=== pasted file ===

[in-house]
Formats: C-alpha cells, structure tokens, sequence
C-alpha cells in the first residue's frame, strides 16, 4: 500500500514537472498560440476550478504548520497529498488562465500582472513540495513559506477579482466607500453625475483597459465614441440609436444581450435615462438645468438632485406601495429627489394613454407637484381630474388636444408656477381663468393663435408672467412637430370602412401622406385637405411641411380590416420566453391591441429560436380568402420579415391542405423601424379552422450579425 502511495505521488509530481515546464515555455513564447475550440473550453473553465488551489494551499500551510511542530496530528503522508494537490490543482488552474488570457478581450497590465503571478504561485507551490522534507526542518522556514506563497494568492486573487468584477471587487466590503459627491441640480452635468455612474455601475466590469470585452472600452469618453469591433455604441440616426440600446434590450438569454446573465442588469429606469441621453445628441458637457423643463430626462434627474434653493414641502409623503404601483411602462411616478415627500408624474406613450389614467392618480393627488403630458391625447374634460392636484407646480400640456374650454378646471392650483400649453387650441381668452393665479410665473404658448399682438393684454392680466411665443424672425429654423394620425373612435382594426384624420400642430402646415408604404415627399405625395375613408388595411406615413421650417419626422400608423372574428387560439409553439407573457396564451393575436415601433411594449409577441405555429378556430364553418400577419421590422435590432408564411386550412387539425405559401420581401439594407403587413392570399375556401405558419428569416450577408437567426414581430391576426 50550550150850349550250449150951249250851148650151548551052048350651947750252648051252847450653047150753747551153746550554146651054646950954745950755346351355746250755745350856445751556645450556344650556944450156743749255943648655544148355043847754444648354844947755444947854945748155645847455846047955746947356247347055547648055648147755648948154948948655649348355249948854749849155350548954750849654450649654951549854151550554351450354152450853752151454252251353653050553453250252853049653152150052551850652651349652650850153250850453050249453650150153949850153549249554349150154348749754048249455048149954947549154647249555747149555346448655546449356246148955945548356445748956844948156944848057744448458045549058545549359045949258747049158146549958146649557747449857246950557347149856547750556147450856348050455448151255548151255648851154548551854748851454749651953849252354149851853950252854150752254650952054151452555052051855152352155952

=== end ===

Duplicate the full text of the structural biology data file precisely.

[in-house]
Formats: C-alpha cells, structure tokens, sequence
C-alpha cells in the first residue's frame, strides 16, 4: 500500500514537472498560440476550478504548520497529498488562465500582472513540495513559506477579482466607500453625475483597459465614441440609436444581450435615462438645468438632485406601495429627489394613454407637484381630474388636444408656477381663468393663435408672467412637430370602412401622406385637405411641411380590416420566453391591441429560436380568402420579415391542405423601424379552422450579425 502511495505521488509530481515546464515555455513564447475550440473550453473553465488551489494551499500551510511542530496530528503522508494537490490543482488552474488570457478581450497590465503571478504561485507551490522534507526542518522556514506563497494568492486573487468584477471587487466590503459627491441640480452635468455612474455601475466590469470585452472600452469618453469591433455604441440616426440600446434590450438569454446573465442588469429606469441621453445628441458637457423643463430626462434627474434653493414641502409623503404601483411602462411616478415627500408624474406613450389614467392618480393627488403630458391625447374634460392636484407646480400640456374650454378646471392650483400649453387650441381668452393665479410665473404658448399682438393684454392680466411665443424672425429654423394620425373612435382594426384624420400642430402646415408604404415627399405625395375613408388595411406615413421650417419626422400608423372574428387560439409553439407573457396564451393575436415601433411594449409577441405555429378556430364553418400577419421590422435590432408564411386550412387539425405559401420581401439594407403587413392570399375556401405558419428569416450577408437567426414581430391576426 50550550150850349550250449150951249250851148650151548551052048350651947750252648051252847450653047150753747551153746550554146651054646950954745950755346351355746250755745350856445751556645450556344650556944450156743749255943648655544148355043847754444648354844947755444947854945748155645847455846047955746947356247347055547648055648147755648948154948948655649348355249948854749849155350548954750849654450649654951549854151550554351450354152450853752151454252251353653050553453250252853049653152150052551850652651349652650850153250850453050249453650150153949850153549249554349150154348749754048249455048149954947549154647249555747149555346448655546449356246148955945548356445748956844948156944848057744448458045549058545549359045949258747049158146549958146649557747449857246950557347149856547750556147450856348050455448151255548151255648851154548551854748851454749651953849252354149851853950252854150752254650952054151452555052051855152352155952